Meet Randall Shaw, Owner and Managing Director of Redlog Environmental Consulting and learn more about his expertise in EHS in the middle east.
Antea Group is a founding member of the Inogen Environmental Alliance—a global network of EHS&S consultancies that work together to provide environmental, health and safety solutions to multinational clients around the world. Our Inogen Member Spotlight series highlights the deep experience and localized knowledge from our fellow Inogen Associates in their respective geographies.
Randall D. Shaw, Ph.D.
Where do you live?
I am from Canada, but Thailand has been my home since 1997. I have also lived in Kuwait, Qatar, and Afghanistan. Currently, I spend about half my time in the UAE (we have offices in both Abu Dhabi and Dubai); and the remainder of the time traveling for work across the middle east, Thailand, or Italy (as my favorite vacation spot).
What is your area known for?
The middle east is known as a challenging place to work from many perspectives, including the obvious ones of extreme wealth in the GCC countries (and extreme poverty in some of the neighboring countries), unbearable summer temperatures, and conflict.
What is your role?
I am the owner of Redlog, so I am responsible for setting the direction of the company and ensuring we have resources to carry out our assignments. At last count, I have personally carried out project work in 35 countries.
What do you do?
Unfortunately, I now spend most of my time behind the computer screen preparing tenders and reviewing reports. What I prefer to do, however, is to get out in the field meeting with our clients at their facilities and helping them solve their environmental health and safety (EHS) problems. I am especially fond of contaminated sites where we need to carry out soil and groundwater sampling programs.
What Inogen project are you most proud of?
We have completed well over 50 Inogen projects over the years, sourced primarily by our colleagues in Antea Group USA, but also projects from Antea Group Netherlands, Delta-Simons, Denkstatt, and HPC. Picking a favorite project is like picking a favorite child—it can’t be done. We are proud of any project that we complete that keeps our Inogen partners and their clients happy.
What are the EHS trends in your geography?
I would like to say that it is increased EHS awareness, but unfortunately that is not the case. There is no lack of legislation, and regulations are ever expanding. But non-compliance and lack of enforcement are the norm, not the exception across the region. This region is reactive in dealing with EHS issues, and tends to focus on the most recently publicized challenges or upsets. As an example, in the UAE, fire safety has received increased scrutiny over the last few years following high-profile high-rise fires in Dubai.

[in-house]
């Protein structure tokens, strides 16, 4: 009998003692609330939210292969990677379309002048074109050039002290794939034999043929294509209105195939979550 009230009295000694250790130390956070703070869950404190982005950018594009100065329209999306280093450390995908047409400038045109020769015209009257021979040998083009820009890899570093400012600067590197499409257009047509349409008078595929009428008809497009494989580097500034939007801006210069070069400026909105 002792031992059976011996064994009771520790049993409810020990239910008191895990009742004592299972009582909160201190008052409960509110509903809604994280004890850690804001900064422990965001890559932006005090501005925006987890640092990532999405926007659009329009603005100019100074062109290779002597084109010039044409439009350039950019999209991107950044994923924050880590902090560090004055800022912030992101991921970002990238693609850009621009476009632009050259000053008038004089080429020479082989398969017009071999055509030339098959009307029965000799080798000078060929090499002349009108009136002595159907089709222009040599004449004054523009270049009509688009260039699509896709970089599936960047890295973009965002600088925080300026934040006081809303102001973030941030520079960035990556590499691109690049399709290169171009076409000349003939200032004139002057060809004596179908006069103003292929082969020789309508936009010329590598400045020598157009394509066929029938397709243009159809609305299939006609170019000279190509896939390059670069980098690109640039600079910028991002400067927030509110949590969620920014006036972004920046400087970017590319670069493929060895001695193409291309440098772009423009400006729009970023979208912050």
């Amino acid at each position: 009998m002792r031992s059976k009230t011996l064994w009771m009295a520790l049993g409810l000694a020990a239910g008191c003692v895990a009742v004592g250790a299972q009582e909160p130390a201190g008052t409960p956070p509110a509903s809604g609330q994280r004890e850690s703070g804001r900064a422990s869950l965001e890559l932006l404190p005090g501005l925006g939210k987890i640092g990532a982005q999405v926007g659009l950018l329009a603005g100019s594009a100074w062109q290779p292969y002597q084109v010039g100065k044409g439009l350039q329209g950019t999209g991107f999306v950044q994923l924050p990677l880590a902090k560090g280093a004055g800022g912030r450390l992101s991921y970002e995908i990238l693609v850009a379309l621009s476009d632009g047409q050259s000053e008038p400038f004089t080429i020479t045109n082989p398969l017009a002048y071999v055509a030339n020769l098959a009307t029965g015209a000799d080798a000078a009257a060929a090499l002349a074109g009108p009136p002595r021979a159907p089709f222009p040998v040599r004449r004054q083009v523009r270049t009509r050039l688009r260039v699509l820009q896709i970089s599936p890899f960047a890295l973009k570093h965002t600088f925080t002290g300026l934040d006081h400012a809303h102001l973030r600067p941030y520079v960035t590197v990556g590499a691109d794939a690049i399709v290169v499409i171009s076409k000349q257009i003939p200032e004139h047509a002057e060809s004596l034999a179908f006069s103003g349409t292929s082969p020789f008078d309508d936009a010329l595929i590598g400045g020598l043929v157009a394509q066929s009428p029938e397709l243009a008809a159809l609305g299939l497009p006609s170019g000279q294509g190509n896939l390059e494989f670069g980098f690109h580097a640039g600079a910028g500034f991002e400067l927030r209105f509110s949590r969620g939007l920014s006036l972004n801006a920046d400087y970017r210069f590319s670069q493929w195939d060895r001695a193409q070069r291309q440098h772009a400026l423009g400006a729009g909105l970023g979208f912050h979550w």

What are the biggest EHS challenges in your geography?
The laws and regulations lack precision—they are not black and white, but many shades of gray. We often serve as the interface between the western-based headquarters (HQ) personnel and local site personnel. In that role, we need to balance the corporate HQ EHS needs against the practical realities of working in the region. As one example, across the middle east EHS managers face the very real threat of imprisonment if there is a serious incident or fatality at their facility. This is something that the person sitting in the overseas HQ does not often consider.
What are the biggest opportunities to improve EHS performance in your geography?
Our clients are almost exclusively multi-nationals, so we have a bias towards working with leading companies with respect to their EHS performance. These companies have effective EHS management systems and tend to be actively working on tweaks to improve performance, such as waste minimization, enhanced worker training, or improved wastewater management.
For the vast majority of companies however, their biggest challenge is that they are not aware of the relevant EHS laws and regulations, let alone how to comply with them. This is an area that we are focusing on—development of EHS compliance tools that are inexpensive, easy-to-use, and provide practical solutions to their EHS issues.
Do you have any advice for EHS managers?
I am often asked by the local EHS site manager about their personal liability and risk of imprisonment in case of a serious incident at their facility. This is another gray area. Every situation is different and depends upon the results of the police investigation, whether blood money or injury money is awarded, the status of the people involved, the status of the company owner, et cetera. The best way to minimize personal liability is to cover and document the basics—policies, procedures, training, emergency response, and the paper trail to senior management regarding potential issues. And, most importantly, retain us to carry out a detailed regulatory compliance audit of the facility!
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